CHAPTER 46 Eurozone Growth Can’t Move beyond First Gear but Needs to Keep Deflation at Bay1

Not unlike most forecasters (including World Bank, Asian Development Bank, Organisation for Economic Co-operation and Development, and US Fed), the International Monetary Fund’s (IMF) midyear update tells the same story of consistent overestimations since 2009, in a long line of serial misjudgments.2 It blames unanticipated factors for the inaccuracies, never its outdated models. For now: Global growth is expected to rebound from the second quarter of 2014 to register a marked-down rise of 3.4 percent for 2014 as a whole; projection for 2015 remains at 4 percent. Similarly, growth in the eurozone is “expected to strengthen to 1.1 percent in 2014 and 1.5 percent in 2015.”3 Still too optimistic, I feel, given the prospective conditions. Today, we know better.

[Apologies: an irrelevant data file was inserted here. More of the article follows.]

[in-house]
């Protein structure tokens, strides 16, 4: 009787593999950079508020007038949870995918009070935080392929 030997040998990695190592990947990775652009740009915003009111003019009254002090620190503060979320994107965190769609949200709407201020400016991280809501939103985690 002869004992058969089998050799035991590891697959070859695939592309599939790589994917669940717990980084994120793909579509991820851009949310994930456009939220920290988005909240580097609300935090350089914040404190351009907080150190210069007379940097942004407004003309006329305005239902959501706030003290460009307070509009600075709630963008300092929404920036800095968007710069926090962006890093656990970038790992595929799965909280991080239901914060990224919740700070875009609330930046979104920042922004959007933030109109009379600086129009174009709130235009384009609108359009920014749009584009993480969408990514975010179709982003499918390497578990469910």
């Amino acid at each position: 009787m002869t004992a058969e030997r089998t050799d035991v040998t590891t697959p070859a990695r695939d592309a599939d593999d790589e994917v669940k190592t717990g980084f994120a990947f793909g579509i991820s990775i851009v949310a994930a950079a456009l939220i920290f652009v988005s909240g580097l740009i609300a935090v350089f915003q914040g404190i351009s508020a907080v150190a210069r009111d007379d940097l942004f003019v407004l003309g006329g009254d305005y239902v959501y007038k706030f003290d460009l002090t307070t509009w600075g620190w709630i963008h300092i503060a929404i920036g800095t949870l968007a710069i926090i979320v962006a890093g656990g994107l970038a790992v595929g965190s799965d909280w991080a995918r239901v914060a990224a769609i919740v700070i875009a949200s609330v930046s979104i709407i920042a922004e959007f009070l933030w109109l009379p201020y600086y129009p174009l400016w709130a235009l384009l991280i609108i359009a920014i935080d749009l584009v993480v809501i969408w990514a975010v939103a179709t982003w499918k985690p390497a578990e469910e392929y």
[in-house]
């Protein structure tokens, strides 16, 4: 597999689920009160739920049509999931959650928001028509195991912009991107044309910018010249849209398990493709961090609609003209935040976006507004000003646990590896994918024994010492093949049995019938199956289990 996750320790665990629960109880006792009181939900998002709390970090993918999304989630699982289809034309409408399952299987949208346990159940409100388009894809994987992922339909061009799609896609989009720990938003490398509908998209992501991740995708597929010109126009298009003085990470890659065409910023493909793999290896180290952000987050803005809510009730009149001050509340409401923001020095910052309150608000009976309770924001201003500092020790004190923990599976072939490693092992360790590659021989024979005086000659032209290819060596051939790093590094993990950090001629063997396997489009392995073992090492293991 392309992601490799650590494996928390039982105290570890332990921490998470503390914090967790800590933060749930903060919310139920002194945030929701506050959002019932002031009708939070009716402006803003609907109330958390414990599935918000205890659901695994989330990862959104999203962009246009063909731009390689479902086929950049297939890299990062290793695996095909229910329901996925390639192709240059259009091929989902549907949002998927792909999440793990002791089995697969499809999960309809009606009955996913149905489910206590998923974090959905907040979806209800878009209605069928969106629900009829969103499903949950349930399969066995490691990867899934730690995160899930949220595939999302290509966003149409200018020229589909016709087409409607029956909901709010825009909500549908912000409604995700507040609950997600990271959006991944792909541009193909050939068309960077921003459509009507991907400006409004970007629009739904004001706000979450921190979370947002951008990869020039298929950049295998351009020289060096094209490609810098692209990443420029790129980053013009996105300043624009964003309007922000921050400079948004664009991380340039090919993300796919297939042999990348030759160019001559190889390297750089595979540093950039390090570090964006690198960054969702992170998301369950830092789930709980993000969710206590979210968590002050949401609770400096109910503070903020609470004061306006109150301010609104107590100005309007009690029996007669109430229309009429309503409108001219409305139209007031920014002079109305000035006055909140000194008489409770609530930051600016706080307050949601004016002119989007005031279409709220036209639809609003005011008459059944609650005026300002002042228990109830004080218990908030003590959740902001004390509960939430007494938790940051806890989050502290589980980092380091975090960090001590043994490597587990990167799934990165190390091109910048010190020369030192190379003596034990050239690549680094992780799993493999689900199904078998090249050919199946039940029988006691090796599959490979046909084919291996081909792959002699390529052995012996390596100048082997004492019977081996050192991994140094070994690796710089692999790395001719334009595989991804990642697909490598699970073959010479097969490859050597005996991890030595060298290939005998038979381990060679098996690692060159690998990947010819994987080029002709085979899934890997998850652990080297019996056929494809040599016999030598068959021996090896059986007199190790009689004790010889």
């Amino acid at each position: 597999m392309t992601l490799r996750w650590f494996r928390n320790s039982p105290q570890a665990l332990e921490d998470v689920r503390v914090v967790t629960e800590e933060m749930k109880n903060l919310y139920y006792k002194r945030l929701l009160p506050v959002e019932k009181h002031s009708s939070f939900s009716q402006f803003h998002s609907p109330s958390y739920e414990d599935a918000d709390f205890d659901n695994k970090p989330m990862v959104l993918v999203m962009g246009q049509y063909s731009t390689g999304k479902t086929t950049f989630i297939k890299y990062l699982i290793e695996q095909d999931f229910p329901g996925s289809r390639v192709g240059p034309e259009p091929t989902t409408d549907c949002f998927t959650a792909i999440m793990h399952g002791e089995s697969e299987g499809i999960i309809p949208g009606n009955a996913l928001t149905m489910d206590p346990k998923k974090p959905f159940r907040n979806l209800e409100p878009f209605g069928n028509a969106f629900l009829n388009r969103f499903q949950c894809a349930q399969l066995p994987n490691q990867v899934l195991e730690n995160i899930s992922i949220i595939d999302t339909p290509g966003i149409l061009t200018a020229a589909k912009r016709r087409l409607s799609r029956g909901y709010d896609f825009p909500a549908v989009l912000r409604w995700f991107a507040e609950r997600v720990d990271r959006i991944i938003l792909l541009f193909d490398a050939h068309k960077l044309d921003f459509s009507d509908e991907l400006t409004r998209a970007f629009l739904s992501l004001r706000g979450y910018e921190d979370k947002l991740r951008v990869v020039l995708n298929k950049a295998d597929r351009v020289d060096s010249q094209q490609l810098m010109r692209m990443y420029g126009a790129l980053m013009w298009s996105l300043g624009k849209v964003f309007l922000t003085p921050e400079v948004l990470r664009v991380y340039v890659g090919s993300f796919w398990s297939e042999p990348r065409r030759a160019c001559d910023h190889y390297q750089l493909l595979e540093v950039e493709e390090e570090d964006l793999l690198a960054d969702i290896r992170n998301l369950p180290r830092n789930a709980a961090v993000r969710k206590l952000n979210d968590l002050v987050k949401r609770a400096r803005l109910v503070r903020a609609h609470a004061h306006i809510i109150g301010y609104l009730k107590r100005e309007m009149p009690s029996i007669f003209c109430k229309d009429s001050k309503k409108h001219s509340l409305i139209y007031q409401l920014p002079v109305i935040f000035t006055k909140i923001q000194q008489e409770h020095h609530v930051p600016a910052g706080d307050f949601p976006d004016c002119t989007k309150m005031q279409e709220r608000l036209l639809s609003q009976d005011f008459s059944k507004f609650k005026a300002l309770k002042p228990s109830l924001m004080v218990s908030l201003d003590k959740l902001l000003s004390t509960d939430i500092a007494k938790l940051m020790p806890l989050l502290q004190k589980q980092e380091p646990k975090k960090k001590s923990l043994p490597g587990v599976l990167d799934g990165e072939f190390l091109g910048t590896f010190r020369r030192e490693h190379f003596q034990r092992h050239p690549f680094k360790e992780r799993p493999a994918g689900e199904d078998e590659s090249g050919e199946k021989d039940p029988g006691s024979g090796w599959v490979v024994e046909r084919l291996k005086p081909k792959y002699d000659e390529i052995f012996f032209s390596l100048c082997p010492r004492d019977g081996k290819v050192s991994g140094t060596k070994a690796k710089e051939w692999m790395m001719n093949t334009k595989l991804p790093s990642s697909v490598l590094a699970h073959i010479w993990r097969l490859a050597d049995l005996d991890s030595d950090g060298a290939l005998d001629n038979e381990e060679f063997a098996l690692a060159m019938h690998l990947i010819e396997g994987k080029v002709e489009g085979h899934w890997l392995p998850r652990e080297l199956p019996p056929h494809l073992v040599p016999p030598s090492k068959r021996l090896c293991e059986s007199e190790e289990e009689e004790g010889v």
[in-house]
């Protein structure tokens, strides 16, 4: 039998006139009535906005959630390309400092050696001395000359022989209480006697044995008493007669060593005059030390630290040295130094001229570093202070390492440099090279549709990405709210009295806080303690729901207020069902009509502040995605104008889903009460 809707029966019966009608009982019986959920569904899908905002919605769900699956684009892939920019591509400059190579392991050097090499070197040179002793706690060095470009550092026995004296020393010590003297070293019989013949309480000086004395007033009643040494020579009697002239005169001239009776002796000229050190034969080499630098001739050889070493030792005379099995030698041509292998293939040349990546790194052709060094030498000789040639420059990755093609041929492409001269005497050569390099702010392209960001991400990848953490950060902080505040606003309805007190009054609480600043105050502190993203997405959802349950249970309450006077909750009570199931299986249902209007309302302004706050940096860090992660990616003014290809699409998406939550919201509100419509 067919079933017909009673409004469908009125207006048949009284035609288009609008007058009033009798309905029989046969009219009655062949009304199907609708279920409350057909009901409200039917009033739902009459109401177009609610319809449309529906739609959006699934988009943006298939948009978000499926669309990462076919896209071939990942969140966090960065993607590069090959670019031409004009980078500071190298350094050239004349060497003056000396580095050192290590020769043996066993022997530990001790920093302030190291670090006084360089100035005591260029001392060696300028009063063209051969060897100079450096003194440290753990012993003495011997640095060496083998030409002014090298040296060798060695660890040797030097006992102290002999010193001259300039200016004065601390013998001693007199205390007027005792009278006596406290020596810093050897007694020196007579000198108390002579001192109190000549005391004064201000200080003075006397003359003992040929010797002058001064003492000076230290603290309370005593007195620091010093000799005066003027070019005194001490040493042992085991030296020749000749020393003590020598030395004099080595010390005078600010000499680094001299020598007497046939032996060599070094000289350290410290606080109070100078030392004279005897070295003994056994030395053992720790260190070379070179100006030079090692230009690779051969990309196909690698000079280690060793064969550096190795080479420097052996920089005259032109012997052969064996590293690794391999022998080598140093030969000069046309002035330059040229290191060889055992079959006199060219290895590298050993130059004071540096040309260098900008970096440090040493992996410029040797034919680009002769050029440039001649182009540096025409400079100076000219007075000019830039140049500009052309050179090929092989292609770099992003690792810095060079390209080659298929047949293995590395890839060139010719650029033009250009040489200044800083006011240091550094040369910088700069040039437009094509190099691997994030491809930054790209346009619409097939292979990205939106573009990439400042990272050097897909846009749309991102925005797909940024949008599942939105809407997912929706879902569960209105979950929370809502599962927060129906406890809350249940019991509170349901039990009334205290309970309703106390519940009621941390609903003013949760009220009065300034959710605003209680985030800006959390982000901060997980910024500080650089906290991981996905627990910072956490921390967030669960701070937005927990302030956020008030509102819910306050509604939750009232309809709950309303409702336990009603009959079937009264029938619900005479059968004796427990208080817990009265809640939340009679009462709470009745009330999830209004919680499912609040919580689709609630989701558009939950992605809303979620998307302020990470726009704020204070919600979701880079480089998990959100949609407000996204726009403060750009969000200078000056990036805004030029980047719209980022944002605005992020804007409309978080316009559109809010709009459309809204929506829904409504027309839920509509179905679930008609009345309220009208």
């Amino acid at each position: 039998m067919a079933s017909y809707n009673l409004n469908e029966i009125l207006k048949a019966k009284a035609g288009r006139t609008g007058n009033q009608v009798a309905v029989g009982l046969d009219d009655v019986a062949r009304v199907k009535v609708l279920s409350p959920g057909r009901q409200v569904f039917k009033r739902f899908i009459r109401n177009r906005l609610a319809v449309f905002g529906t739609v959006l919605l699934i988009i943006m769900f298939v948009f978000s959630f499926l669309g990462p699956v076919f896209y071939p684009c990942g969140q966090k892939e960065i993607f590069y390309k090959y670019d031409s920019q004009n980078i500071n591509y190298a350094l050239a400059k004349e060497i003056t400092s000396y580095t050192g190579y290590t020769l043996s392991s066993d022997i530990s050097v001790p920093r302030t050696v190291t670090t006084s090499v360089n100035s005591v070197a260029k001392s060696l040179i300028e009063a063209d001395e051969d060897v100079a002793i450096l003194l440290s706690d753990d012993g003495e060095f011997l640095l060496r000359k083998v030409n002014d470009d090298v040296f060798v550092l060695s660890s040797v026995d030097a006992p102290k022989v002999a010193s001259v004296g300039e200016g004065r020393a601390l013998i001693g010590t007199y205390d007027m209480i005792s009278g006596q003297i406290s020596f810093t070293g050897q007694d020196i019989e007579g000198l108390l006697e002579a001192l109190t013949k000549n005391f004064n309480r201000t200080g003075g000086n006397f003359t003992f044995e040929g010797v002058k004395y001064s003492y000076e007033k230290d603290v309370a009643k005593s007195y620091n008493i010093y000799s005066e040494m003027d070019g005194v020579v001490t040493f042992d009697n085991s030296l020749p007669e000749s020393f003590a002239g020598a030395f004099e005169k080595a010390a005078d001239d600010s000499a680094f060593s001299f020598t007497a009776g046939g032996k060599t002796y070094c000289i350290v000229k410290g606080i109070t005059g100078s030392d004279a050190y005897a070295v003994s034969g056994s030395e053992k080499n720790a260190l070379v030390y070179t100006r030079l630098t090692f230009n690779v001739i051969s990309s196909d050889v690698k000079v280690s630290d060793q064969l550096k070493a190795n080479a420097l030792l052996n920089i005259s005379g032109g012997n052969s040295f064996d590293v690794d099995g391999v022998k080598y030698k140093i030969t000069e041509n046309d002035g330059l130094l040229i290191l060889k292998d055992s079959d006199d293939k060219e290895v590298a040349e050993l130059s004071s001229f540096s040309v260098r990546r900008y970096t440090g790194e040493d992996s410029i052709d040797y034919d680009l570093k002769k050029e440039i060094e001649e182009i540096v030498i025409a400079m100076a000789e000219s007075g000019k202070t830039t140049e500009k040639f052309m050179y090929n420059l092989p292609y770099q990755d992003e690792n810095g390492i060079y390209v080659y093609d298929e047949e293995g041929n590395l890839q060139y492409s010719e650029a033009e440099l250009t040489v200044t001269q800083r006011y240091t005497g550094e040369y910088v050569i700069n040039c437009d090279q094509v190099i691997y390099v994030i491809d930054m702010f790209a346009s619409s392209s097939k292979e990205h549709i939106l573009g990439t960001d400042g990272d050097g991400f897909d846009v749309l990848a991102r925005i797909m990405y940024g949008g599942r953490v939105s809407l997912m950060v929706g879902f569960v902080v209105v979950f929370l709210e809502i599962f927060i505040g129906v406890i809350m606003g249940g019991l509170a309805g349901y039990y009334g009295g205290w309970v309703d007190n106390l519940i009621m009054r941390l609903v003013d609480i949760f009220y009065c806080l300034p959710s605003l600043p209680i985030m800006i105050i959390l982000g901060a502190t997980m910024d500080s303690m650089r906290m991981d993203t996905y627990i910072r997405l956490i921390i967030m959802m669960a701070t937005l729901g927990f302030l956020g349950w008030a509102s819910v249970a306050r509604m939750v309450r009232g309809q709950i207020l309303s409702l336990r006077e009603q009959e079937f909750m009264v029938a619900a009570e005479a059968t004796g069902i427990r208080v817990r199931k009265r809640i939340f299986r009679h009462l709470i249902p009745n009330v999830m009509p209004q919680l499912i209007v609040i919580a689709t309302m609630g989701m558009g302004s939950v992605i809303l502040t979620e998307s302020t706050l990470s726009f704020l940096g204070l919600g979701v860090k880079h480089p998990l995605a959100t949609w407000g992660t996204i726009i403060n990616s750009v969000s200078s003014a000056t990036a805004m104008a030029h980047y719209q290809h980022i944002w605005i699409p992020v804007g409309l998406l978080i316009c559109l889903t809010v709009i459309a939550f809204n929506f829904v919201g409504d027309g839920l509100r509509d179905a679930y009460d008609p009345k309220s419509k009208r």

Definite Weakening

As I write, evidence is building that the conflict in Ukraine and the US/European Union (EU) sanctions and Russia’s countersanctions are undermining the eurozone/EU recovery that President Mario Draghi of the European Central Bank (ECB) has already judged to be fragile at best. Chronically deficient demand is definitely holding back EU growth. A clear sign came on August 6, 2014, when the Italian economy fell back into recession, with gross domestic product (GDP) down by 0.2 percent in the second quarter of 2014 (–0.1 percent in the first quarter of 2014). Seriously, Italy never emerged from recession in practice—in ...

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